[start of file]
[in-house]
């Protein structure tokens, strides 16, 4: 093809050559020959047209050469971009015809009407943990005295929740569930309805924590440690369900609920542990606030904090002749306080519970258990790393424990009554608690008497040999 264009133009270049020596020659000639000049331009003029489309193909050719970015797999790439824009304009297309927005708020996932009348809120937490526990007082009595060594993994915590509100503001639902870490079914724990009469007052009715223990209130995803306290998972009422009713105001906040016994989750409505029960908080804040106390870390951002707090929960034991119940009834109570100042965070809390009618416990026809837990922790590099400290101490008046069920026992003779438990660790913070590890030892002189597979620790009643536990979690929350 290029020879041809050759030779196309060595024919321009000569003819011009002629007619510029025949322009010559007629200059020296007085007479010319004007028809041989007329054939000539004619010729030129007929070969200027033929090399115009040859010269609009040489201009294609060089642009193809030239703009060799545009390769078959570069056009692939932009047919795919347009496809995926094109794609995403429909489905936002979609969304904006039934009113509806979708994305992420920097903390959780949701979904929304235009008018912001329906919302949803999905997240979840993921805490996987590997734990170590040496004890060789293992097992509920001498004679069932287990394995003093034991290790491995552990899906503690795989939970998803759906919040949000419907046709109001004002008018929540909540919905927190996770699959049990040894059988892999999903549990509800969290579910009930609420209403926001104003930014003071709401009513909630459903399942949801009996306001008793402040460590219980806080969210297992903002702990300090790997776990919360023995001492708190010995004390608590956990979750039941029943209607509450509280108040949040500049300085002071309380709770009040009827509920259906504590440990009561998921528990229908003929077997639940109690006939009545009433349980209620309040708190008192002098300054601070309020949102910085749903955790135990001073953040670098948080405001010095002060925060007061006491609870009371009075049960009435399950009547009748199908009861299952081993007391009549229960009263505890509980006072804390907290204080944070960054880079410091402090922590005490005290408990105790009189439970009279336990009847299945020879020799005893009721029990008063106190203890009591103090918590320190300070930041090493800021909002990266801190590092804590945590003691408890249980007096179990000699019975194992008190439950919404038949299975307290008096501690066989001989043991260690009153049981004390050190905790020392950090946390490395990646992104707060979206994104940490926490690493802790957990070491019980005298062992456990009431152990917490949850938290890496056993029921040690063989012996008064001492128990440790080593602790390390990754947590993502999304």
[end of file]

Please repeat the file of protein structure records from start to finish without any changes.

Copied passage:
[in-house]
């Protein structure tokens, strides 16, 4: 093809050559020959047209050469971009015809009407943990005295929740569930309805924590440690369900609920542990606030904090002749306080519970258990790393424990009554608690008497040999 264009133009270049020596020659000639000049331009003029489309193909050719970015797999790439824009304009297309927005708020996932009348809120937490526990007082009595060594993994915590509100503001639902870490079914724990009469007052009715223990209130995803306290998972009422009713105001906040016994989750409505029960908080804040106390870390951002707090929960034991119940009834109570100042965070809390009618416990026809837990922790590099400290101490008046069920026992003779438990660790913070590890030892002189597979620790009643536990979690929350 290029020879041809050759030779196309060595024919321009000569003819011009002629007619510029025949322009010559007629200059020296007085007479010319004007028809041989007329054939000539004619010729030129007929070969200027033929090399115009040859010269609009040489201009294609060089642009193809030239703009060799545009390769078959570069056009692939932009047919795919347009496809995926094109794609995403429909489905936002979609969304904006039934009113509806979708994305992420920097903390959780949701979904929304235009008018912001329906919302949803999905997240979840993921805490996987590997734990170590040496004890060789293992097992509920001498004679069932287990394995003093034991290790491995552990899906503690795989939970998803759906919040949000419907046709109001004002008018929540909540919905927190996770699959049990040894059988892999999903549990509800969290579910009930609420209403926001104003930014003071709401009513909630459903399942949801009996306001008793402040460590219980806080969210297992903002702990300090790997776990919360023995001492708190010995004390608590956990979750039941029943209607509450509280108040949040500049300085002071309380709770009040009827509920259906504590440990009561998921528990229908003929077997639940109690006939009545009433349980209620309040708190008192002098300054601070309020949102910085749903955790135990001073953040670098948080405001010095002060925060007061006491609870009371009075049960009435399950009547009748199908009861299952081993007391009549229960009263505890509980006072804390907290204080944070960054880079410091402090922590005490005290408990105790009189439970009279336990009847299945020879020799005893009721029990008063106190203890009591103090918590320190300070930041090493800021909002990266801190590092804590945590003691408890249980007096179990000699019975194992008190439950919404038949299975307290008096501690066989001989043991260690009153049981004390050190905790020392950090946390490395990646992104707060979206994104940490926490690493802790957990070491019980005298062992456990009431152990917490949850938290890496056993029921040690063989012996008064001492128990440790080593602790390390990754947590993502999304």